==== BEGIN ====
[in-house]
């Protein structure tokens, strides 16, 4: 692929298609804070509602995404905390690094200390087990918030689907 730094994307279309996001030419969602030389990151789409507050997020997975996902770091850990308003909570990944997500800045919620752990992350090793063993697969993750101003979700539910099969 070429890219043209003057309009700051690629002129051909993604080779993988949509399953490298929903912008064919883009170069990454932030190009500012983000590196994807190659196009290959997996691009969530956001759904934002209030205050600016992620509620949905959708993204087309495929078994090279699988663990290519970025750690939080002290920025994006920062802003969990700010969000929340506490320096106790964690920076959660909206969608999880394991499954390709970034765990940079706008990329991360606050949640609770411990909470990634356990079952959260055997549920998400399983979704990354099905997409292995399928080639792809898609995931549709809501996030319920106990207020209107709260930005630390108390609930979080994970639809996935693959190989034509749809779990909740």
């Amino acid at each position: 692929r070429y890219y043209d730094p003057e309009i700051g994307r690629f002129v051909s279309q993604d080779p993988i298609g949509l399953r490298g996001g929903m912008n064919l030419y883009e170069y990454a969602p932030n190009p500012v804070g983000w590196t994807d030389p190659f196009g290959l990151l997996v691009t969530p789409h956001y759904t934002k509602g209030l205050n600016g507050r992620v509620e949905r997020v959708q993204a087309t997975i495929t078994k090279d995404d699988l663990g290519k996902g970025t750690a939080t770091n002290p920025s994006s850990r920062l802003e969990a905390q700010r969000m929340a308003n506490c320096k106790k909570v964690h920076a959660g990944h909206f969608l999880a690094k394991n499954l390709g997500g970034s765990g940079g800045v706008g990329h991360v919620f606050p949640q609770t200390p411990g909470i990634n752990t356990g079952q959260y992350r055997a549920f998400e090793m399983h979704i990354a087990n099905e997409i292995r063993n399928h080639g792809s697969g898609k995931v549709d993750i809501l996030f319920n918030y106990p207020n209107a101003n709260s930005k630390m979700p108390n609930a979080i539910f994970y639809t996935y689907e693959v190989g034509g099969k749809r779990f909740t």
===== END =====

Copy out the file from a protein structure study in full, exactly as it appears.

[in-house]
């Protein structure tokens, strides 16, 4: 692929298609804070509602995404905390690094200390087990918030689907 730094994307279309996001030419969602030389990151789409507050997020997975996902770091850990308003909570990944997500800045919620752990992350090793063993697969993750101003979700539910099969 070429890219043209003057309009700051690629002129051909993604080779993988949509399953490298929903912008064919883009170069990454932030190009500012983000590196994807190659196009290959997996691009969530956001759904934002209030205050600016992620509620949905959708993204087309495929078994090279699988663990290519970025750690939080002290920025994006920062802003969990700010969000929340506490320096106790964690920076959660909206969608999880394991499954390709970034765990940079706008990329991360606050949640609770411990909470990634356990079952959260055997549920998400399983979704990354099905997409292995399928080639792809898609995931549709809501996030319920106990207020209107709260930005630390108390609930979080994970639809996935693959190989034509749809779990909740």
């Amino acid at each position: 692929r070429y890219y043209d730094p003057e309009i700051g994307r690629f002129v051909s279309q993604d080779p993988i298609g949509l399953r490298g996001g929903m912008n064919l030419y883009e170069y990454a969602p932030n190009p500012v804070g983000w590196t994807d030389p190659f196009g290959l990151l997996v691009t969530p789409h956001y759904t934002k509602g209030l205050n600016g507050r992620v509620e949905r997020v959708q993204a087309t997975i495929t078994k090279d995404d699988l663990g290519k996902g970025t750690a939080t770091n002290p920025s994006s850990r920062l802003e969990a905390q700010r969000m929340a308003n506490c320096k106790k909570v964690h920076a959660g990944h909206f969608l999880a690094k394991n499954l390709g997500g970034s765990g940079g800045v706008g990329h991360v919620f606050p949640q609770t200390p411990g909470i990634n752990t356990g079952q959260y992350r055997a549920f998400e090793m399983h979704i990354a087990n099905e997409i292995r063993n399928h080639g792809s697969g898609k995931v549709d993750i809501l996030f319920n918030y106990p207020n209107a101003n709260s930005k630390m979700p108390n609930a979080i539910f994970y639809t996935y689907e693959v190989g034509g099969k749809r779990f909740t």